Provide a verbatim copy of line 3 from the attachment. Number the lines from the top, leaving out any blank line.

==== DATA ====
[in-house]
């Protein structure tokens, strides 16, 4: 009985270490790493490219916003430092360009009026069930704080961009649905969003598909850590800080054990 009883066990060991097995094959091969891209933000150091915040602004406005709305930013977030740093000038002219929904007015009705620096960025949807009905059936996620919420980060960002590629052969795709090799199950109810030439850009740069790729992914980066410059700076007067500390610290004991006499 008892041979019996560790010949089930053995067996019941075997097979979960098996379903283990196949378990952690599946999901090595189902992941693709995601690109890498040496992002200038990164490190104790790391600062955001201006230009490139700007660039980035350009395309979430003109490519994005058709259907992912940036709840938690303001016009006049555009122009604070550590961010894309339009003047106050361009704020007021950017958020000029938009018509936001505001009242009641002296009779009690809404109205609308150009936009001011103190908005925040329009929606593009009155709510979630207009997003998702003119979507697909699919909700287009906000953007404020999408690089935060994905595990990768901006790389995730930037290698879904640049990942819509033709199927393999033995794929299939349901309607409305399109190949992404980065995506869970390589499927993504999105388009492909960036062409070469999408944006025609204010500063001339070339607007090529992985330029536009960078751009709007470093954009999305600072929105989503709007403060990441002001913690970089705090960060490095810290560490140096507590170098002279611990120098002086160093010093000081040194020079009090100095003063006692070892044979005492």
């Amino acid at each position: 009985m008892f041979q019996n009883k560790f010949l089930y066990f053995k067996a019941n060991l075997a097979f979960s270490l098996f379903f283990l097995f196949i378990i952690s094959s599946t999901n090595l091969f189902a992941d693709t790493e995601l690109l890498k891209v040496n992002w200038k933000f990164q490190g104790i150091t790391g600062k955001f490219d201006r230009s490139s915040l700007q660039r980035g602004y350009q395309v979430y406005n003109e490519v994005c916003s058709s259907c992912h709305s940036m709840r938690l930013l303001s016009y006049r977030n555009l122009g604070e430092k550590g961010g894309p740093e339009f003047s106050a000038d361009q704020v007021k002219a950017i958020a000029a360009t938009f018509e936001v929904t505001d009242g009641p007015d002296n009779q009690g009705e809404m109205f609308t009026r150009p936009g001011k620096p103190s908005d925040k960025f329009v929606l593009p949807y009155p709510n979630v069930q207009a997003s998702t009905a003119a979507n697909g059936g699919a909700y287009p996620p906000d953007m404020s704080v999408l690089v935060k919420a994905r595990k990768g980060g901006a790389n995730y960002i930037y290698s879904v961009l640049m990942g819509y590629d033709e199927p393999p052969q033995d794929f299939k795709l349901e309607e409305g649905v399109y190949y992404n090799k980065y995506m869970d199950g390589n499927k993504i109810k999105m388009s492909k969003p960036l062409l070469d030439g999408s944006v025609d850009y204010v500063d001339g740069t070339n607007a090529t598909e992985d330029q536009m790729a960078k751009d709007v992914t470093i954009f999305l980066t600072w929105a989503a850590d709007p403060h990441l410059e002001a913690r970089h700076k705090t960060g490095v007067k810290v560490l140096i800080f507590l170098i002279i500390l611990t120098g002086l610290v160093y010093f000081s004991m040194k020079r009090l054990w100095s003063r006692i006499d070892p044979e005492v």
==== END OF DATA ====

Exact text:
């Amino acid at each position: 009985m008892f041979q019996n009883k560790f010949l089930y066990f053995k067996a019941n060991l075997a097979f979960s270490l098996f379903f283990l097995f196949i378990i952690s094959s599946t999901n090595l091969f189902a992941d693709t790493e995601l690109l890498k891209v040496n992002w200038k933000f990164q490190g104790i150091t790391g600062k955001f490219d201006r230009s490139s915040l700007q660039r980035g602004y350009q395309v979430y406005n003109e490519v994005c916003s058709s259907c992912h709305s940036m709840r938690l930013l303001s016009y006049r977030n555009l122009g604070e430092k550590g961010g894309p740093e339009f003047s106050a000038d361009q704020v007021k002219a950017i958020a000029a360009t938009f018509e936001v929904t505001d009242g009641p007015d002296n009779q009690g009705e809404m109205f609308t009026r150009p936009g001011k620096p103190s908005d925040k960025f329009v929606l593009p949807y009155p709510n979630v069930q207009a997003s998702t009905a003119a979507n697909g059936g699919a909700y287009p996620p906000d953007m404020s704080v999408l690089v935060k919420a994905r595990k990768g980060g901006a790389n995730y960002i930037y290698s879904v961009l640049m990942g819509y590629d033709e199927p393999p052969q033995d794929f299939k795709l349901e309607e409305g649905v399109y190949y992404n090799k980065y995506m869970d199950g390589n499927k993504i109810k999105m388009s492909k969003p960036l062409l070469d030439g999408s944006v025609d850009y204010v500063d001339g740069t070339n607007a090529t598909e992985d330029q536009m790729a960078k751009d709007v992914t470093i954009f999305l980066t600072w929105a989503a850590d709007p403060h990441l410059e002001a913690r970089h700076k705090t960060g490095v007067k810290v560490l140096i800080f507590l170098i002279i500390l611990t120098g002086l610290v160093y010093f000081s004991m040194k020079r009090l054990w100095s003063r006692i006499d070892p044979e005492v």